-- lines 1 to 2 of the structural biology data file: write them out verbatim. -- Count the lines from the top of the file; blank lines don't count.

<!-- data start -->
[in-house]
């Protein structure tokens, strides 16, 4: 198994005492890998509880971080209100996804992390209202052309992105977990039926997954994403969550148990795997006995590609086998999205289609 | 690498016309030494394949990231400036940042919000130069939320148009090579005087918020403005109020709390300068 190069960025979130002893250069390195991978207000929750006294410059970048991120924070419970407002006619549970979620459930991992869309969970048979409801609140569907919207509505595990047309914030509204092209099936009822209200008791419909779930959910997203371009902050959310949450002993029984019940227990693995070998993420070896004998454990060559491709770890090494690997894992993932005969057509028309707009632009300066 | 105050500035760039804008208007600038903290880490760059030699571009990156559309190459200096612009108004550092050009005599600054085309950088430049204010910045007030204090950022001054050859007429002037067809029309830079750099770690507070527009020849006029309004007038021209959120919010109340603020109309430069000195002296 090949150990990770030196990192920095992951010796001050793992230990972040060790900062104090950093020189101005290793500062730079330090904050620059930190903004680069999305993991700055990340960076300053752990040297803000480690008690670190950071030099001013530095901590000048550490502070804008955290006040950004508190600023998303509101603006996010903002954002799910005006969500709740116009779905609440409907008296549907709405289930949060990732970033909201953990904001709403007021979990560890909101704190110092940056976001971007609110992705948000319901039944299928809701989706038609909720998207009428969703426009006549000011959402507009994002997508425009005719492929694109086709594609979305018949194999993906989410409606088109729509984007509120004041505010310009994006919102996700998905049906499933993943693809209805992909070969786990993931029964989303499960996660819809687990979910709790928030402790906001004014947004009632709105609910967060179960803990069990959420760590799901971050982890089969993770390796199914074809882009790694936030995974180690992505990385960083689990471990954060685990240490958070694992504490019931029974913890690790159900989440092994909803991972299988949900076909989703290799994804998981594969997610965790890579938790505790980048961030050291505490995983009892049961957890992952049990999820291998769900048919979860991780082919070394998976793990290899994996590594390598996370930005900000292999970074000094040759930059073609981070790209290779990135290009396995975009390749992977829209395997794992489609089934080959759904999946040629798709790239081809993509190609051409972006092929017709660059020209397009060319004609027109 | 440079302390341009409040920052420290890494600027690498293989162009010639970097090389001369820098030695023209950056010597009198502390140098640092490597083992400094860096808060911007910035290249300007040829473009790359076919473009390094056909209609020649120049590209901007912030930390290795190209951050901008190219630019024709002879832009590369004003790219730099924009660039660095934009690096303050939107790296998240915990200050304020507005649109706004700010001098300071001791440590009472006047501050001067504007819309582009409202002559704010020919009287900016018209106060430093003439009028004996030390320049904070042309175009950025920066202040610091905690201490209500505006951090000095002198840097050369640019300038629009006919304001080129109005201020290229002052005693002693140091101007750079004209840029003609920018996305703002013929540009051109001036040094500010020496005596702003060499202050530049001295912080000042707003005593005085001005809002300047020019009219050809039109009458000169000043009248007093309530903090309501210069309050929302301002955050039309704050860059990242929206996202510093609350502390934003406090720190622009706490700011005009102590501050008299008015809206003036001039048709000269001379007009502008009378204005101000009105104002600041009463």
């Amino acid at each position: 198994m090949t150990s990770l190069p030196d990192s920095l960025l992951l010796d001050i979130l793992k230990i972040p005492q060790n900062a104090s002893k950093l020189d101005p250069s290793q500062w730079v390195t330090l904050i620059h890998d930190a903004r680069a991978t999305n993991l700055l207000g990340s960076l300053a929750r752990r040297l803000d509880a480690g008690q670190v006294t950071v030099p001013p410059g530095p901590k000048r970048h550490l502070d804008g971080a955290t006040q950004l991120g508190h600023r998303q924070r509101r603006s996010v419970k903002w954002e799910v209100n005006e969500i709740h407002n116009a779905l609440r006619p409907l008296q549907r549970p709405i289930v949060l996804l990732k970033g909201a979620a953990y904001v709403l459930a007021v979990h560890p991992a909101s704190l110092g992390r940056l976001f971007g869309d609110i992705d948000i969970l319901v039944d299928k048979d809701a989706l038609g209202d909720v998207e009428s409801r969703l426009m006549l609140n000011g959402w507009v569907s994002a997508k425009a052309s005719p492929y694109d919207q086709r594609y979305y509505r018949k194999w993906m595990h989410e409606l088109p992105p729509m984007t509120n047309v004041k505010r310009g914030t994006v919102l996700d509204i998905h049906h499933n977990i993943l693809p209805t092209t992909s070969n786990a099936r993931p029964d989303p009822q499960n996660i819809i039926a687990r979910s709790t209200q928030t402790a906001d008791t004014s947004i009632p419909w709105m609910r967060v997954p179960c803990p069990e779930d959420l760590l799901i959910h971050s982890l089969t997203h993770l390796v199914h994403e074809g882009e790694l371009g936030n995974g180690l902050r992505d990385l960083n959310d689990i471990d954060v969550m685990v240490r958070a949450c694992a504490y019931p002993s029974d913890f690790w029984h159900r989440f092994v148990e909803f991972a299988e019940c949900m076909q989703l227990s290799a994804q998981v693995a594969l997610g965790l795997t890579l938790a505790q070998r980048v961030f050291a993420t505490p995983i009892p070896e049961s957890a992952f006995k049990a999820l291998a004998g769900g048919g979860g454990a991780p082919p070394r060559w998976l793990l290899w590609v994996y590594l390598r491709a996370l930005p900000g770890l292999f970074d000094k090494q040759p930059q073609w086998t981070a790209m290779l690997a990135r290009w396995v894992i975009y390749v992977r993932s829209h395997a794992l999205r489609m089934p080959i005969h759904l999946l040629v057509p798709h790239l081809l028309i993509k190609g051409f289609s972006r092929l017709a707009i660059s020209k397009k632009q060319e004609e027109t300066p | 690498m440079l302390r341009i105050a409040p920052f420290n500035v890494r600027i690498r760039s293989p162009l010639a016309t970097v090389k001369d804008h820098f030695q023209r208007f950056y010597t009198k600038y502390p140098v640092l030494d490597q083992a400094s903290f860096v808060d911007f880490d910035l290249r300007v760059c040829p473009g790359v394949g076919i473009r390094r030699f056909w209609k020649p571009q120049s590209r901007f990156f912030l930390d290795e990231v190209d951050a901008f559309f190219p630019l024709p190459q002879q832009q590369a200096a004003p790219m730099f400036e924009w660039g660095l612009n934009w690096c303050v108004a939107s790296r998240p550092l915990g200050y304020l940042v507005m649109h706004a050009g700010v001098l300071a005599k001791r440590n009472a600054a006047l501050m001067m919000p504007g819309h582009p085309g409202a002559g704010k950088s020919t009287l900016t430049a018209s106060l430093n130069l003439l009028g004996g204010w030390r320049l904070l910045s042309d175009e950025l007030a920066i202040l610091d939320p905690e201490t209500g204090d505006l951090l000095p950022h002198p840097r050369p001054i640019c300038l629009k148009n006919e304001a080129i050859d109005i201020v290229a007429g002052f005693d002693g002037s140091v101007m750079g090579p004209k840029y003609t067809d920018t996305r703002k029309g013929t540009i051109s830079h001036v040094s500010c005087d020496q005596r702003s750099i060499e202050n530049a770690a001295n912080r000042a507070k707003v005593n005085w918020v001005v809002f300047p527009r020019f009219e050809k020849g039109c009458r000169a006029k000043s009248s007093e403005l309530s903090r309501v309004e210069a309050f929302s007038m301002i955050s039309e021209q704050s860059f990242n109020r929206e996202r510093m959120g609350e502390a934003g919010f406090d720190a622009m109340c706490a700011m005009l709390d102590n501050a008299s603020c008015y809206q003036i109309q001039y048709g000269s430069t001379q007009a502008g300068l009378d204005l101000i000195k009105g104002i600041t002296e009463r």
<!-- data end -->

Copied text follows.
[in-house]
């Protein structure tokens, strides 16, 4: 198994005492890998509880971080209100996804992390209202052309992105977990039926997954994403969550148990795997006995590609086998999205289609 | 690498016309030494394949990231400036940042919000130069939320148009090579005087918020403005109020709390300068 190069960025979130002893250069390195991978207000929750006294410059970048991120924070419970407002006619549970979620459930991992869309969970048979409801609140569907919207509505595990047309914030509204092209099936009822209200008791419909779930959910997203371009902050959310949450002993029984019940227990693995070998993420070896004998454990060559491709770890090494690997894992993932005969057509028309707009632009300066 | 105050500035760039804008208007600038903290880490760059030699571009990156559309190459200096612009108004550092050009005599600054085309950088430049204010910045007030204090950022001054050859007429002037067809029309830079750099770690507070527009020849006029309004007038021209959120919010109340603020109309430069000195002296 090949150990990770030196990192920095992951010796001050793992230990972040060790900062104090950093020189101005290793500062730079330090904050620059930190903004680069999305993991700055990340960076300053752990040297803000480690008690670190950071030099001013530095901590000048550490502070804008955290006040950004508190600023998303509101603006996010903002954002799910005006969500709740116009779905609440409907008296549907709405289930949060990732970033909201953990904001709403007021979990560890909101704190110092940056976001971007609110992705948000319901039944299928809701989706038609909720998207009428969703426009006549000011959402507009994002997508425009005719492929694109086709594609979305018949194999993906989410409606088109729509984007509120004041505010310009994006919102996700998905049906499933993943693809209805992909070969786990993931029964989303499960996660819809687990979910709790928030402790906001004014947004009632709105609910967060179960803990069990959420760590799901971050982890089969993770390796199914074809882009790694936030995974180690992505990385960083689990471990954060685990240490958070694992504490019931029974913890690790159900989440092994909803991972299988949900076909989703290799994804998981594969997610965790890579938790505790980048961030050291505490995983009892049961957890992952049990999820291998769900048919979860991780082919070394998976793990290899994996590594390598996370930005900000292999970074000094040759930059073609981070790209290779990135290009396995975009390749992977829209395997794992489609089934080959759904999946040629798709790239081809993509190609051409972006092929017709660059020209397009060319004609027109 | 440079302390341009409040920052420290890494600027690498293989162009010639970097090389001369820098030695023209950056010597009198502390140098640092490597083992400094860096808060911007910035290249300007040829473009790359076919473009390094056909209609020649120049590209901007912030930390290795190209951050901008190219630019024709002879832009590369004003790219730099924009660039660095934009690096303050939107790296998240915990200050304020507005649109706004700010001098300071001791440590009472006047501050001067504007819309582009409202002559704010020919009287900016018209106060430093003439009028004996030390320049904070042309175009950025920066202040610091905690201490209500505006951090000095002198840097050369640019300038629009006919304001080129109005201020290229002052005693002693140091101007750079004209840029003609920018996305703002013929540009051109001036040094500010020496005596702003060499202050530049001295912080000042707003005593005085001005809002300047020019009219050809039109009458000169000043009248007093309530903090309501210069309050929302301002955050039309704050860059990242929206996202510093609350502390934003406090720190622009706490700011005009102590501050008299008015809206003036001039048709000269001379007009502008009378204005101000009105104002600041009463």